For convenience, there are really only three types of `event`: Good Practice, Near Miss and Adverse Event. We don`t celebrate Good Practice enough, so here is a chance to recognise good work by people. For example, not forgetting to give out Patient Feedback requests, even on busy days. They quite often produce amazing Testimonials which can be used on your website. When a good comment comes in, recognise the staff who take the trouble to ask for feedback!
A Near Miss incident is one of those `Phew` moments. Once in a while, finding the wrong notes on the computer screen throws up the potential for extremely embarrassing, and costly, problems. How many `Mrs A Smiths` does it take to encourage the automatic practice of checking the date-of-birth in the surgery too?
An Adverse Event involves a real harm rather than a potential problem. Having to send a patient away because the appointment is wrong has a financial implication, giving Amoxil to someone who is sensitive to Penicillin has a more serious effect, but both are valid for team based discussion.
Now, let`s make it simple. SEA is based on just four stages of asking yourselves, what happened, why did it happen, what have you learned and what will you change. So let us look at an example, but I`ll try to get away from the boring practice based stuff. The other morning I got into work with a sore knee and an embarrassing tear in my trousers. This was not a good start to the day, but we might use it for a learning exercise because I do not want to go through that again. The first stage is to establish what happened. Very simply, at 8.46am I fell over on my drive between the front door and the car. That is establishing a time, a place and a context.
Why did it happen? Some people see this analysis stage as the complicated part, but one is allowed to make it simple and the simplest risk analysis is to ask the `5 whys`. So, why did I fall? I tripped over my untied shoelace. Why was it undone? I forgot to tie them earlier. Why did I forget? I forgot because I was in a rush. Why was I in a rush? Because I overslept. Why did I oversleep? Because I do not always set the alarm. So, now we have a root cause, and it doesn`t always take all five `whys` to get there.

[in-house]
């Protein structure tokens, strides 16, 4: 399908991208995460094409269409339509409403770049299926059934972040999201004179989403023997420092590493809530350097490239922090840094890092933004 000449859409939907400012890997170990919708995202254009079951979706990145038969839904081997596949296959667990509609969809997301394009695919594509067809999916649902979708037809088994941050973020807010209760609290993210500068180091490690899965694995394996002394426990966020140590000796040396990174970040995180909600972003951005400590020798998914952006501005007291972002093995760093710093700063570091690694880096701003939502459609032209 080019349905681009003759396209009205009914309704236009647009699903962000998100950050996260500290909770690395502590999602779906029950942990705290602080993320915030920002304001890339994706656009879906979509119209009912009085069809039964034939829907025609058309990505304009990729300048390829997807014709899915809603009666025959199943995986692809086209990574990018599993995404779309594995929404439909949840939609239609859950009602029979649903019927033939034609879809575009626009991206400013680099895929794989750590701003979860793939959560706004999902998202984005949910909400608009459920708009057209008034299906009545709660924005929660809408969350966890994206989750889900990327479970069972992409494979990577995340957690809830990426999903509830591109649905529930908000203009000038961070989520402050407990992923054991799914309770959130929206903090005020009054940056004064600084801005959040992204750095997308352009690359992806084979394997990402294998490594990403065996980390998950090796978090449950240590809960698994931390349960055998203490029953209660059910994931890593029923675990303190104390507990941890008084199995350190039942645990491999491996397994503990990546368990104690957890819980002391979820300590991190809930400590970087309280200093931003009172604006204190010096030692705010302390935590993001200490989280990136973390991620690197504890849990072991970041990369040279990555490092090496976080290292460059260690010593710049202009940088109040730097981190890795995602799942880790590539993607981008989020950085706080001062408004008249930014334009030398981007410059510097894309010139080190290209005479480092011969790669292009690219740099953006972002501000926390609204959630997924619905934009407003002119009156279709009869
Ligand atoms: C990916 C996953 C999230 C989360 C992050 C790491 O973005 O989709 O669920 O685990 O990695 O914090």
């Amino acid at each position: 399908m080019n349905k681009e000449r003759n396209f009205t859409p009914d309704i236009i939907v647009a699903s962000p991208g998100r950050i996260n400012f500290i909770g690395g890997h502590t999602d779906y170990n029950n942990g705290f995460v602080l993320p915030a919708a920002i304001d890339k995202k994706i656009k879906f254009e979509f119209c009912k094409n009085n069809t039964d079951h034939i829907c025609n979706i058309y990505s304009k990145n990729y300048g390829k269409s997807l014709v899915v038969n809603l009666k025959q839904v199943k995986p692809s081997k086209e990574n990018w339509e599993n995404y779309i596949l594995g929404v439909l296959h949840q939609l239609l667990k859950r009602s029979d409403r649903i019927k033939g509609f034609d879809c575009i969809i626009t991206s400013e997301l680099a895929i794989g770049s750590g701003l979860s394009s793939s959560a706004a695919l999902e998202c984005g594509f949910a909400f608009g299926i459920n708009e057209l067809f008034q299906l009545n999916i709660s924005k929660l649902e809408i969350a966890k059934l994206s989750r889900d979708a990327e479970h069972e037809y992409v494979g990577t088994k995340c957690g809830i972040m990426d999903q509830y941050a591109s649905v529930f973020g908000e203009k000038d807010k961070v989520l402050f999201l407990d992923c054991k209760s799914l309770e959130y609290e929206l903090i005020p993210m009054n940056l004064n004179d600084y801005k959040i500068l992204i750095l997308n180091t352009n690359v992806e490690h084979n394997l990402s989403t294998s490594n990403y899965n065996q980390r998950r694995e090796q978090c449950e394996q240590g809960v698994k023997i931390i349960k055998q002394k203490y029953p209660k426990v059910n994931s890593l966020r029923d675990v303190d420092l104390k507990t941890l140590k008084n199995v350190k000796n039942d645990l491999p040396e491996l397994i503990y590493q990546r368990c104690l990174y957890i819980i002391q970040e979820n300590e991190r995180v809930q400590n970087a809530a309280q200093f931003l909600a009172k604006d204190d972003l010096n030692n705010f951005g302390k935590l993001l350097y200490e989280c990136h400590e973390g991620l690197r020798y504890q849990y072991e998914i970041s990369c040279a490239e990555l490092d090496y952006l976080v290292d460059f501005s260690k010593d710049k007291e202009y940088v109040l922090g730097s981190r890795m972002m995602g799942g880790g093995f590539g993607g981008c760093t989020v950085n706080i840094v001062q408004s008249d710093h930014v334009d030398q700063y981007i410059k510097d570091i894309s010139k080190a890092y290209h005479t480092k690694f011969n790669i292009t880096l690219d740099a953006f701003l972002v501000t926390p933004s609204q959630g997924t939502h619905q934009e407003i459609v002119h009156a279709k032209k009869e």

What have I learned? Quite simply, I`ve learned that not setting the alarm can have consequences of which I was unaware before. Not only can I oversleep and be rushed and stressed, I can also put myself in danger. Finally, what will I change? The final answer is that I now have a protocol and procedure which is concerned with always setting the alarm before a weekday. Risk averted.
There are added bonuses to incorporating this sort of procedure into everyday life at work. Keeping records of these discussions is proof of meeting standards required now through CQC and other professional contracts. Encouraging a culture of safety awareness also has a positive effect on staff moral and enthusiasm, because they feel that their views are heard too. Making yourself do this is about total honesty and openness within the practice, and although it can feel harsh at the time the benefits are profound in opening up new communication channels throughout the practice team.
Before you finally put this article down, go back to the beginning of the SEA process and start it with any incident that has occurred within the practice in the last year, or even the hypothetical case of the Amoxicillin prescription. If this can prevent receiving a letter from solicitors acting on behalf of a deceased patient it will be worth it. ..... and finally check your shoelaces!
*All information is correct at the time of publishing